This post has been a long-time coming, as there are important changes to the Reps Mentorship program SOP and process as a result of RemoCamp Berlin.
A quick background! I believe very, very much in the power of mentorship in general, and in Reps specifically I know that in mentorship lies the potential to unlock the possibilities of all Reps can achieve together if we value the opportunity of empowering each other. That said, this role to-date, has been loosely implemented as more of a administrative role – and that’s about to change.
In Berlin we ran a carousel for Rep Mentors, where my station was labelled ‘Mentorship’. I asked each rotation to speak to their best experiences of mentoring and being mentored through storytelling. I love storytelling in facilitation – not only as a way for people to share their experiences, but as an opportunity for story-teller and listener alike to build a collective vision for the future.
As people shared their experiences, we identified and documented themes. I also asked everyone to share a non-positive/learning experience about the same, which in the end told us a lot about what people really valued in the mentorship experience . Everyone was different, but core attributes emerged: communication, empowerment, listening, feedback and respect.
Based on the feedback, I have updated the Mozilla Mentor SOP , and added a Mentor Training SOP. BOTH are ready for feedback, but if you’re not dedicated to reading every line in the wiki here are the important highlights.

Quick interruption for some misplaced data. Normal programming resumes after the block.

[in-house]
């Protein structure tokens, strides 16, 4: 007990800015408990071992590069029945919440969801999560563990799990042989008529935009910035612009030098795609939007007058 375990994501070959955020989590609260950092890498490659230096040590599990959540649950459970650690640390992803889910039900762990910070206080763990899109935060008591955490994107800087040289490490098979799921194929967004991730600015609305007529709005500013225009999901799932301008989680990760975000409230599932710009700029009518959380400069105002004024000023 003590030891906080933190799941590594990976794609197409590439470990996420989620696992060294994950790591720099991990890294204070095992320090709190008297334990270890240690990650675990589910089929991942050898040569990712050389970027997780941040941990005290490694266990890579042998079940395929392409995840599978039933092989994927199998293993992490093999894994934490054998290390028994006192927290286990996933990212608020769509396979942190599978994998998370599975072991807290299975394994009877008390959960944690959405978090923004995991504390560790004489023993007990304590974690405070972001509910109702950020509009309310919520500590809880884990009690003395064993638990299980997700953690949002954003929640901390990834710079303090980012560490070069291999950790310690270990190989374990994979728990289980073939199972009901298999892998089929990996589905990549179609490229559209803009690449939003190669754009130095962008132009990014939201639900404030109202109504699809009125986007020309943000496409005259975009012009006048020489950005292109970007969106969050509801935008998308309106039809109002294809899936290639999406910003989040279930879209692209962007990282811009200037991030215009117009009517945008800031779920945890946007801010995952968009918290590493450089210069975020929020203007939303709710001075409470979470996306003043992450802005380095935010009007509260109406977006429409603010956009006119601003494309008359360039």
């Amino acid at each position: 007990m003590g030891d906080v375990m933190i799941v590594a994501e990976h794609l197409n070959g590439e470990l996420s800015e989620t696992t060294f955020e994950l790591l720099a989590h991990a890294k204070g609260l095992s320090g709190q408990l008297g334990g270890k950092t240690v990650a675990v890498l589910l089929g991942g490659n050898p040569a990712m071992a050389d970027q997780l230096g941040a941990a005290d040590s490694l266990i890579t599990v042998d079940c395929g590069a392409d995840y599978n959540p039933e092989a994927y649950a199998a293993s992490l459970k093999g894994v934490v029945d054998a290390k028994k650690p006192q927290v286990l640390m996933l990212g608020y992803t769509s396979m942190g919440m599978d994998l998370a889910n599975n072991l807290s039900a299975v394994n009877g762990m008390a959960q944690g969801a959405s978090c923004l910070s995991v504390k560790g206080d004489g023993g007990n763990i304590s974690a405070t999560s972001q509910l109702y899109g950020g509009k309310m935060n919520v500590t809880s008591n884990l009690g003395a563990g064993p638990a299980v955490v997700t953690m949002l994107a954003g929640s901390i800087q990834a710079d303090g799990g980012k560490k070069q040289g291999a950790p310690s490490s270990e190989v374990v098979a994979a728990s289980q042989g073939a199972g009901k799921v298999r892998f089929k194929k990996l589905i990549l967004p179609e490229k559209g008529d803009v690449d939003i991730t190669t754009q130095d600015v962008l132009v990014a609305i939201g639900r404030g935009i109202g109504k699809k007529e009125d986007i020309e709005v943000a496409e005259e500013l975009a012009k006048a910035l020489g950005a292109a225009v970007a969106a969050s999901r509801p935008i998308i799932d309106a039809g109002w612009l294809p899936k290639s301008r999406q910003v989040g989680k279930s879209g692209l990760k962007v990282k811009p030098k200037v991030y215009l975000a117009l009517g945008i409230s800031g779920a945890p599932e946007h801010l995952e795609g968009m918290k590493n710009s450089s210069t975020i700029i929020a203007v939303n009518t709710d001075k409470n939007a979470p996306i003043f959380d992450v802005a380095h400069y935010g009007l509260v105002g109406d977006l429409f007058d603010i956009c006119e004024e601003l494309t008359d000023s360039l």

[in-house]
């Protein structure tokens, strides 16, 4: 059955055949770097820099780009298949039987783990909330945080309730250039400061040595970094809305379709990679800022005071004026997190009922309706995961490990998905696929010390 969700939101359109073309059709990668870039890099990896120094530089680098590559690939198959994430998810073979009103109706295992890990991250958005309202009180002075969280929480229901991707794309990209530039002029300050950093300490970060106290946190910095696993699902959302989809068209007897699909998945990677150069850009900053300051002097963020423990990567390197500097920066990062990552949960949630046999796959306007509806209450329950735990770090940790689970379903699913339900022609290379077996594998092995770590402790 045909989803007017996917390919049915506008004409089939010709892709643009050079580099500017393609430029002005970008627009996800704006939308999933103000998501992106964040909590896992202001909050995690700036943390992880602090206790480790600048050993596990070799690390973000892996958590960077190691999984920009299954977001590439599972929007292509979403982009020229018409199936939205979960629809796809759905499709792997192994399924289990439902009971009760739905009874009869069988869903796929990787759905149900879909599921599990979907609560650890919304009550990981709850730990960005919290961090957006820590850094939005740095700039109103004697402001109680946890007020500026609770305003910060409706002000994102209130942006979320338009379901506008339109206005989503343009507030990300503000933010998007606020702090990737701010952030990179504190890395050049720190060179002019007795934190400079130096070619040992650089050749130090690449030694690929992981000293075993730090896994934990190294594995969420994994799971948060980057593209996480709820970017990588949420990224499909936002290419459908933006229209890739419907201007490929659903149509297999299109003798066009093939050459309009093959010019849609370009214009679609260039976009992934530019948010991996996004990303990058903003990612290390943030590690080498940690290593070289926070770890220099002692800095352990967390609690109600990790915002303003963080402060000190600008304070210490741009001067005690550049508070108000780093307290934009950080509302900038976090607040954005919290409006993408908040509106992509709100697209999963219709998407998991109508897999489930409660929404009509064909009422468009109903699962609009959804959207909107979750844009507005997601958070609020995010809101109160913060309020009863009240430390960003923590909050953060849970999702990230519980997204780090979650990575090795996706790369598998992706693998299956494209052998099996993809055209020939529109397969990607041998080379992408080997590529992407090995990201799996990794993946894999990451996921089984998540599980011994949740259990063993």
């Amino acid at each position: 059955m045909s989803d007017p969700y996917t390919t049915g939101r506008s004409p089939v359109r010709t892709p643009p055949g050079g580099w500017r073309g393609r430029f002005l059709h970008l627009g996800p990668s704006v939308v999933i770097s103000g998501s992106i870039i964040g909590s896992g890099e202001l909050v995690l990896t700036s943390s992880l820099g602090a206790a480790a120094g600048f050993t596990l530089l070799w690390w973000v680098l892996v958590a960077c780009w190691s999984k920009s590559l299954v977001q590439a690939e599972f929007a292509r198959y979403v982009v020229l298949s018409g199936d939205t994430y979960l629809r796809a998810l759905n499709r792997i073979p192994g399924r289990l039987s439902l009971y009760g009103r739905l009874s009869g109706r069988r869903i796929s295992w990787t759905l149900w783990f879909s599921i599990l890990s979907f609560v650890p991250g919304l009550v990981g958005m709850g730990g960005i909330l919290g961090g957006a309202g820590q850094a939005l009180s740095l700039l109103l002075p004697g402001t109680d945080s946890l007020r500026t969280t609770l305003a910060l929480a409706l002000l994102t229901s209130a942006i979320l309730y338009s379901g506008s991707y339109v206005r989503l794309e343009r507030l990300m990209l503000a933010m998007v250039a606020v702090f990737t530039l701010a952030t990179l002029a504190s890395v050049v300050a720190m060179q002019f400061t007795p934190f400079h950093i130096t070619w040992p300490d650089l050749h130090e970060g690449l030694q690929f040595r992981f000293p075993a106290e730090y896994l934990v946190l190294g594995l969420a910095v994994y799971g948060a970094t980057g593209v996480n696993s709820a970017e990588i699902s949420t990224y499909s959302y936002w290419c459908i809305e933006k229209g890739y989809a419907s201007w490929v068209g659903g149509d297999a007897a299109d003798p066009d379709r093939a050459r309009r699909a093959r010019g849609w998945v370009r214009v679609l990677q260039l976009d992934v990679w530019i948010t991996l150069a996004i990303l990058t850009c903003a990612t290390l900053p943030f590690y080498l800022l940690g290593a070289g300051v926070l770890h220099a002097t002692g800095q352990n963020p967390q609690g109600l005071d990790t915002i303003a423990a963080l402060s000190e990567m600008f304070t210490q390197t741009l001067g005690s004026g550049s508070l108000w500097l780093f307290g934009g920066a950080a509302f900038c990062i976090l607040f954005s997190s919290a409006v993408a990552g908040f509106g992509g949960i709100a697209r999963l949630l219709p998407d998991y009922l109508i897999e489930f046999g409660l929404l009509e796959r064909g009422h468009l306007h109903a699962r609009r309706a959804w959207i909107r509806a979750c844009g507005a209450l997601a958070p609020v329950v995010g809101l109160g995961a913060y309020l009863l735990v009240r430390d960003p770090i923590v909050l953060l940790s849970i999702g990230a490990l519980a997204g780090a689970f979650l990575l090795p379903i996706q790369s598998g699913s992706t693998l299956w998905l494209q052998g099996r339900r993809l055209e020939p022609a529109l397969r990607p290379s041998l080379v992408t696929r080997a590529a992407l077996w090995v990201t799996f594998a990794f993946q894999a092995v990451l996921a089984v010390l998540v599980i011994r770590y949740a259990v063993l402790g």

Update of the Role Description.
Mozilla Reps recognizes that our primary goals are best reached through the support, encouragement, and empowerment of community through mentorship. Mentoring is a process for the informal transmission of knowledge, made possible through regular and supportive interaction.
We encourage mentors to be as open to learning from their mentees, as they are to teaching, for the benefit and growth of both individuals and the program as a whole.
Being a Mozilla Reps mentor also requires a familiarity with different tools and processes that the Council has put in place to better streamline the way Mozilla Reps can document their activities, request budgets for projects, order swag and interact with other Reps.
In the SOP, you’ll notice that the mentor roles has been broken-down into two specific categories ‘Mentorship’ and ‘Administration’. Previously, all tasks were related to the administration-focused tasks, these changes reflect the feedback from Remo Camp on what helps make a good mentor – humanness.
Addition of an Orientation Call. To facilitate some of the goals we had around communication empowerment, listening and respect – we’ve added an Orientation Call to the new Rep orientation process. This occurs 2-4 weeks after a Rep has been accepted, and this new SOP includes recommendations for creating efficient feedback loops, and goal-setting. The orientation call is very, very important in setting expectations for both sides.
We also decided to REMOVE the ‘no-brainer’ option in the interview process for Reps. Previously, this was based on existing knowledge of someone’s ability to perform as a Rep, but without consideration that interview helps start the conversation about the mentor relationship which is new. ALL applicants must be interviewed.
Finally, based on ALL the feedback at Remo Camp and ALL the things I could gather on mentorship I created an initial Mentor Training SOP. We’ll be running through this for our next group of mentors, and continue to improve it based on their feedback – with hope we can eventually have one or mentor-training videos.
So that’s it! Although, trust me that a lot of work when into this at RemoCamp and beyond (special thanks to Ankit & Sara and all the Mozilla Rep Mentors who helped define this new direction!) we welcome feedback, but most of help making this even better. Happy Mentoring!